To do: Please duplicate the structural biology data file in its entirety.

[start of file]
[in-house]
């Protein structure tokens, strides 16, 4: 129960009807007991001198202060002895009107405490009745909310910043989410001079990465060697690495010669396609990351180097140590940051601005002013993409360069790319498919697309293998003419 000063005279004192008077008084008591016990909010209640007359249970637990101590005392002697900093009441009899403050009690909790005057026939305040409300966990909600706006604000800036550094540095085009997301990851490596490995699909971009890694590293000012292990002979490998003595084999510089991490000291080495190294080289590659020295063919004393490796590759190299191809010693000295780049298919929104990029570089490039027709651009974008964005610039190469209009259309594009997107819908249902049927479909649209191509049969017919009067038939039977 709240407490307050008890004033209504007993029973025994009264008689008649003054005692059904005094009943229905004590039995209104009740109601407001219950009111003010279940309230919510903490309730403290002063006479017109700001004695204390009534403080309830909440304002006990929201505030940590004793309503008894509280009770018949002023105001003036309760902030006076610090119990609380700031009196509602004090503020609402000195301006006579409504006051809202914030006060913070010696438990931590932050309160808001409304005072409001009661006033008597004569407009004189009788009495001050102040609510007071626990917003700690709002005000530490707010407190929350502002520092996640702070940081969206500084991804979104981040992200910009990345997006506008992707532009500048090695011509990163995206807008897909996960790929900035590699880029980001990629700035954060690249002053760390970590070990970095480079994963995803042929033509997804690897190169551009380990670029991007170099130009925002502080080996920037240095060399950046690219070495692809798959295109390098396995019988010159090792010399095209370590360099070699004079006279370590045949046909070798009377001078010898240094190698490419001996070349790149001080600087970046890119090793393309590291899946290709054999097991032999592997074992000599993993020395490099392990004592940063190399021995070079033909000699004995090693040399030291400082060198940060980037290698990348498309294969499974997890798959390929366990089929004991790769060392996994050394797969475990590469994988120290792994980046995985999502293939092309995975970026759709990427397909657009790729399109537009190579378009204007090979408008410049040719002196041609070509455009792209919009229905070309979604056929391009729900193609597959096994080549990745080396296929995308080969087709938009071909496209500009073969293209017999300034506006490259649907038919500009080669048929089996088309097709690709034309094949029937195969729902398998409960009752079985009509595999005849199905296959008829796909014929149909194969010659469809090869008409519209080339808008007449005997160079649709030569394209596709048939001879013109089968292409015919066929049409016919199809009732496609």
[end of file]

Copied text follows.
[in-house]
């Protein structure tokens, strides 16, 4: 129960009807007991001198202060002895009107405490009745909310910043989410001079990465060697690495010669396609990351180097140590940051601005002013993409360069790319498919697309293998003419 000063005279004192008077008084008591016990909010209640007359249970637990101590005392002697900093009441009899403050009690909790005057026939305040409300966990909600706006604000800036550094540095085009997301990851490596490995699909971009890694590293000012292990002979490998003595084999510089991490000291080495190294080289590659020295063919004393490796590759190299191809010693000295780049298919929104990029570089490039027709651009974008964005610039190469209009259309594009997107819908249902049927479909649209191509049969017919009067038939039977 709240407490307050008890004033209504007993029973025994009264008689008649003054005692059904005094009943229905004590039995209104009740109601407001219950009111003010279940309230919510903490309730403290002063006479017109700001004695204390009534403080309830909440304002006990929201505030940590004793309503008894509280009770018949002023105001003036309760902030006076610090119990609380700031009196509602004090503020609402000195301006006579409504006051809202914030006060913070010696438990931590932050309160808001409304005072409001009661006033008597004569407009004189009788009495001050102040609510007071626990917003700690709002005000530490707010407190929350502002520092996640702070940081969206500084991804979104981040992200910009990345997006506008992707532009500048090695011509990163995206807008897909996960790929900035590699880029980001990629700035954060690249002053760390970590070990970095480079994963995803042929033509997804690897190169551009380990670029991007170099130009925002502080080996920037240095060399950046690219070495692809798959295109390098396995019988010159090792010399095209370590360099070699004079006279370590045949046909070798009377001078010898240094190698490419001996070349790149001080600087970046890119090793393309590291899946290709054999097991032999592997074992000599993993020395490099392990004592940063190399021995070079033909000699004995090693040399030291400082060198940060980037290698990348498309294969499974997890798959390929366990089929004991790769060392996994050394797969475990590469994988120290792994980046995985999502293939092309995975970026759709990427397909657009790729399109537009190579378009204007090979408008410049040719002196041609070509455009792209919009229905070309979604056929391009729900193609597959096994080549990745080396296929995308080969087709938009071909496209500009073969293209017999300034506006490259649907038919500009080669048929089996088309097709690709034309094949029937195969729902398998409960009752079985009509595999005849199905296959008829796909014929149909194969010659469809090869008409519209080339808008007449005997160079649709030569394209596709048939001879013109089968292409015919066929049409016919199809009732496609």